So the New York Times has an article about a new directive signed by Bush, stating that each federal agency create (unless they already have one) an office to supervise the development of rules and documents providing guidance to regulated industries. The idea is that each federal agency must identify “the specific market failure” or problem that justifies the rule. This office is supposed to be run by a political appointee.
Now such executive supervisory approaches aren't new. I mean, under Clinton's Executive Order 12,866, the White House Office of Management and Budget got to review whether rules are “necessary” and encouraged consideration of “distributional impacts” and “equity.” One of the differences here is that it expands the supervisory approach to agency guidances as well as rules.
Guidances, though, were not always as subject to extensive political review, even though some are. But many are fairly technical, involving questions of scientific application--transscience questions (involving some normative component), yes, but still on the scale of things less political.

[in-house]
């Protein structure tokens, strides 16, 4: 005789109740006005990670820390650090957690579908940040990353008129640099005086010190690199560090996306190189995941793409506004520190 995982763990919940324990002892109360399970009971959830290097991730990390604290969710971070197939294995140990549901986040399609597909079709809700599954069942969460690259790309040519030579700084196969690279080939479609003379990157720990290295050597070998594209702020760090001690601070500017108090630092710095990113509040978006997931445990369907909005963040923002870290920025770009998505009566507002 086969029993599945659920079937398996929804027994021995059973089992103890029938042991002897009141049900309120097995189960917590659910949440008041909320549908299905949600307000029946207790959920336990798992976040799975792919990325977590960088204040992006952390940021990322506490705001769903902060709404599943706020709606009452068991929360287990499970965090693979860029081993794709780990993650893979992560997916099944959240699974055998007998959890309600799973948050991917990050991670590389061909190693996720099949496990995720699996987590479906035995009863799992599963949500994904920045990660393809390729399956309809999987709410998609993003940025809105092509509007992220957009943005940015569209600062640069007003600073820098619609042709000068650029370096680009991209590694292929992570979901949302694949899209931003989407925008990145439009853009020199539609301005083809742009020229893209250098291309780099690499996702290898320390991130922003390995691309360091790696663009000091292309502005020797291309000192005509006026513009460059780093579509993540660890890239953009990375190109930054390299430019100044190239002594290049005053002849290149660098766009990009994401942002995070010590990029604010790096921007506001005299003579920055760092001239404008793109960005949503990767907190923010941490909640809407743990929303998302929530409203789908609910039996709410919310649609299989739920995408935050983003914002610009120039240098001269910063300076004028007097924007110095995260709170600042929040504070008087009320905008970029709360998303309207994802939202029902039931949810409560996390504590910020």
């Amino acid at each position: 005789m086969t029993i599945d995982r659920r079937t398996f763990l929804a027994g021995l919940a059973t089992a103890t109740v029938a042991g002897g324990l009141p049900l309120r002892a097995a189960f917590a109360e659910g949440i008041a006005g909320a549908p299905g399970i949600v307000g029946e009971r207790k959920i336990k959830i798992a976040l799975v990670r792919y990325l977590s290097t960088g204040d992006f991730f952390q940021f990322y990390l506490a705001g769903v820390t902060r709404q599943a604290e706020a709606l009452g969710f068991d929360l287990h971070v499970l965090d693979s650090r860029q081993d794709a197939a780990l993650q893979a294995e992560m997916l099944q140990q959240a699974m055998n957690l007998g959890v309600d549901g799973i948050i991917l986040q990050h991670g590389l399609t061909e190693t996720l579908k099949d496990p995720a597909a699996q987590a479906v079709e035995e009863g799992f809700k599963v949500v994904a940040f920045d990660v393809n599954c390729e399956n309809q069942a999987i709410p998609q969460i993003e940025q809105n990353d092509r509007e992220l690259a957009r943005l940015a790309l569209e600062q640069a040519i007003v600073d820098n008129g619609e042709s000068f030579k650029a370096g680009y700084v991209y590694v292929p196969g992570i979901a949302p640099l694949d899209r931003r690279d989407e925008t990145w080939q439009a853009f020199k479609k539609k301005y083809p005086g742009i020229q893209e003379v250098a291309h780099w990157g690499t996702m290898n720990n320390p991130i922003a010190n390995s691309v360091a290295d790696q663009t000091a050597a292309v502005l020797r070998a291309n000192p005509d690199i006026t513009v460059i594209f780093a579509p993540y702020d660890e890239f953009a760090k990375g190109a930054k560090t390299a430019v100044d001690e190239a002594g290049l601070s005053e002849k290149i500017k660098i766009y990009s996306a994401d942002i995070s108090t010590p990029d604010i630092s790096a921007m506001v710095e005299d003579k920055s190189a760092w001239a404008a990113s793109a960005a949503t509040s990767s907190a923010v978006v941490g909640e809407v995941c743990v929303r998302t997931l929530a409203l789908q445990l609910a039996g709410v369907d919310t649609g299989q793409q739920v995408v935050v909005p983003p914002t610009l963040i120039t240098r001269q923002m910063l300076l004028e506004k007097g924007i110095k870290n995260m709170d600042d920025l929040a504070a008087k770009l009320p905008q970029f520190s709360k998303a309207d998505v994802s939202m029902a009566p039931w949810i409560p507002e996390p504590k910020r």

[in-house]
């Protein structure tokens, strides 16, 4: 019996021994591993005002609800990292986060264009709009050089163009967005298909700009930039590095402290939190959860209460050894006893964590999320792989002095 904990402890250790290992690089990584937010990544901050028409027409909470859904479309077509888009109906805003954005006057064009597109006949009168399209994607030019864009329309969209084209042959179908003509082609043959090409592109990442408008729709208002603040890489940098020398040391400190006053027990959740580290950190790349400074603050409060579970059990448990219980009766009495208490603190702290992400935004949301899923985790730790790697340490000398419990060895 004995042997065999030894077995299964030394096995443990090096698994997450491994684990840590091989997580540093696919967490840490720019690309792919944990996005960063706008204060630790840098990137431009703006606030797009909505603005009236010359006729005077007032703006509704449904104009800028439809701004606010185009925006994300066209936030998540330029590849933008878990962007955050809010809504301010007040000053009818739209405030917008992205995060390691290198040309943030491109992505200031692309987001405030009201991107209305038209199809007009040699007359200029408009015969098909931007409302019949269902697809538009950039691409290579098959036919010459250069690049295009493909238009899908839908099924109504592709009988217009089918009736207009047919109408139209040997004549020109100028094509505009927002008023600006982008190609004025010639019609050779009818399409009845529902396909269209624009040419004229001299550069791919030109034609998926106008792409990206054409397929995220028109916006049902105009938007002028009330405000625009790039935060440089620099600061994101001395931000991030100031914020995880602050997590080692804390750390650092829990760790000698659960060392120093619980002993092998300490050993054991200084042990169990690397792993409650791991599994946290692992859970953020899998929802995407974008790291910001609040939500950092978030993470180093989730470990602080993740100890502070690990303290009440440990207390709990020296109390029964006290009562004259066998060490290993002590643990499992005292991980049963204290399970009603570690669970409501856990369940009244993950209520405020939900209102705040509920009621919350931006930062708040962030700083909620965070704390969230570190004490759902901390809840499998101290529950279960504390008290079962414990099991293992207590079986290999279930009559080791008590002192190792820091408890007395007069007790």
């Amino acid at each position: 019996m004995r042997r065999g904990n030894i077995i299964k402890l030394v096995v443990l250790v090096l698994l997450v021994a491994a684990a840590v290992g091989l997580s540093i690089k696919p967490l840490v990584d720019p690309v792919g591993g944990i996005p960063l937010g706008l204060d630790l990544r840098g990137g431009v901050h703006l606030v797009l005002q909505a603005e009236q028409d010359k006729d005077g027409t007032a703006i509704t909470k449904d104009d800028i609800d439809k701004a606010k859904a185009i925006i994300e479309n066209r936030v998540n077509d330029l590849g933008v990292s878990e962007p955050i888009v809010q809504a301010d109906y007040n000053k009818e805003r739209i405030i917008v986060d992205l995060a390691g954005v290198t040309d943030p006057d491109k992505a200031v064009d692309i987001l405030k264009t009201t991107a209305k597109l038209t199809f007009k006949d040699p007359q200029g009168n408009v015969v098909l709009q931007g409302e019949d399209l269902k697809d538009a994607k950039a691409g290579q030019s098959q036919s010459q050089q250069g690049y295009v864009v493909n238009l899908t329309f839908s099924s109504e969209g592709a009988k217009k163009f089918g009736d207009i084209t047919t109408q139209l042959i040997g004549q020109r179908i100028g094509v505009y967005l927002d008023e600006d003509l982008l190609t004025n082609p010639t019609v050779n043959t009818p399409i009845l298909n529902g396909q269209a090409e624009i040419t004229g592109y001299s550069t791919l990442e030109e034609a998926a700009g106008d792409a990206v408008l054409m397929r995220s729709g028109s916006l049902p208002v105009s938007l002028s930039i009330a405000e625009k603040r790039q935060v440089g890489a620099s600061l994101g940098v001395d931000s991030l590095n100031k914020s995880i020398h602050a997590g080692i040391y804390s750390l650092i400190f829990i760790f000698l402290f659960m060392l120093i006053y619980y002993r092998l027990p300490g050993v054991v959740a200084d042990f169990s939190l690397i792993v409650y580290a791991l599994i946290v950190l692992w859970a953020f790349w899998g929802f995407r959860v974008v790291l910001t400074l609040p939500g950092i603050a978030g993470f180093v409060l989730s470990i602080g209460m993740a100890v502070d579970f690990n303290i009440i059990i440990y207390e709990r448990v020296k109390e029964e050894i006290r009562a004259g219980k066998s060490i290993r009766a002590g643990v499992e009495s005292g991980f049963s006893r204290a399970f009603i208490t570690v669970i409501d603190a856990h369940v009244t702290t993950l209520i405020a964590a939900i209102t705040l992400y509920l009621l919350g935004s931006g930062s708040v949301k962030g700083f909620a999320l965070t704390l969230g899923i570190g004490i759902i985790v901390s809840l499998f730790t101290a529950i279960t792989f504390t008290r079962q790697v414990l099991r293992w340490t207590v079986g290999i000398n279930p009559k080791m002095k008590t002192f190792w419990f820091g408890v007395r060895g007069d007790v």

My interest is in how staff scientists should proceed under this regime, knowing that their determination that a rule is necessary must be based on the identification of "market failure." Does this mean becoming versed in economics, as opposed to the physical and health sciences? Does this mean working with economists (and if so, where would the money come from?) A general question, yes, but the sort of thing an administrative law professor wonders about.